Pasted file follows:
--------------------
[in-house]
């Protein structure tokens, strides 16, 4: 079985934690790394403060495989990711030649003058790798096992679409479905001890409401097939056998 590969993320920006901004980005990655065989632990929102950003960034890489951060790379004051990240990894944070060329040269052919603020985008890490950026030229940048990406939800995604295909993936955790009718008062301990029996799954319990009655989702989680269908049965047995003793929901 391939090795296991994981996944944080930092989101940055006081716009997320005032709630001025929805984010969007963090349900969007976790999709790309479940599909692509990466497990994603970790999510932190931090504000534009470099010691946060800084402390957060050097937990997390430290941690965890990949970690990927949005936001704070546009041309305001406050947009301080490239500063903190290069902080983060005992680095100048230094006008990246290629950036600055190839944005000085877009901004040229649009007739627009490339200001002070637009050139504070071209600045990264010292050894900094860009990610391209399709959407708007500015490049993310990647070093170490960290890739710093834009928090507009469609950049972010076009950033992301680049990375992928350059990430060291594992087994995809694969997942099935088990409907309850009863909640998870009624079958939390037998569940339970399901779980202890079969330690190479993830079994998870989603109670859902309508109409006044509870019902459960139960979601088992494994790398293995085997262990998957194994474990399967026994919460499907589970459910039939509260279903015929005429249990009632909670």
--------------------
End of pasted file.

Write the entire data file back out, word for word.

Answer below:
[in-house]
């Protein structure tokens, strides 16, 4: 079985934690790394403060495989990711030649003058790798096992679409479905001890409401097939056998 590969993320920006901004980005990655065989632990929102950003960034890489951060790379004051990240990894944070060329040269052919603020985008890490950026030229940048990406939800995604295909993936955790009718008062301990029996799954319990009655989702989680269908049965047995003793929901 391939090795296991994981996944944080930092989101940055006081716009997320005032709630001025929805984010969007963090349900969007976790999709790309479940599909692509990466497990994603970790999510932190931090504000534009470099010691946060800084402390957060050097937990997390430290941690965890990949970690990927949005936001704070546009041309305001406050947009301080490239500063903190290069902080983060005992680095100048230094006008990246290629950036600055190839944005000085877009901004040229649009007739627009490339200001002070637009050139504070071209600045990264010292050894900094860009990610391209399709959407708007500015490049993310990647070093170490960290890739710093834009928090507009469609950049972010076009950033992301680049990375992928350059990430060291594992087994995809694969997942099935088990409907309850009863909640998870009624079958939390037998569940339970399901779980202890079969330690190479993830079994998870989603109670859902309508109409006044509870019902459960139960979601088992494994790398293995085997262990998957194994474990399967026994919460499907589970459910039939509260279903015929005429249990009632909670």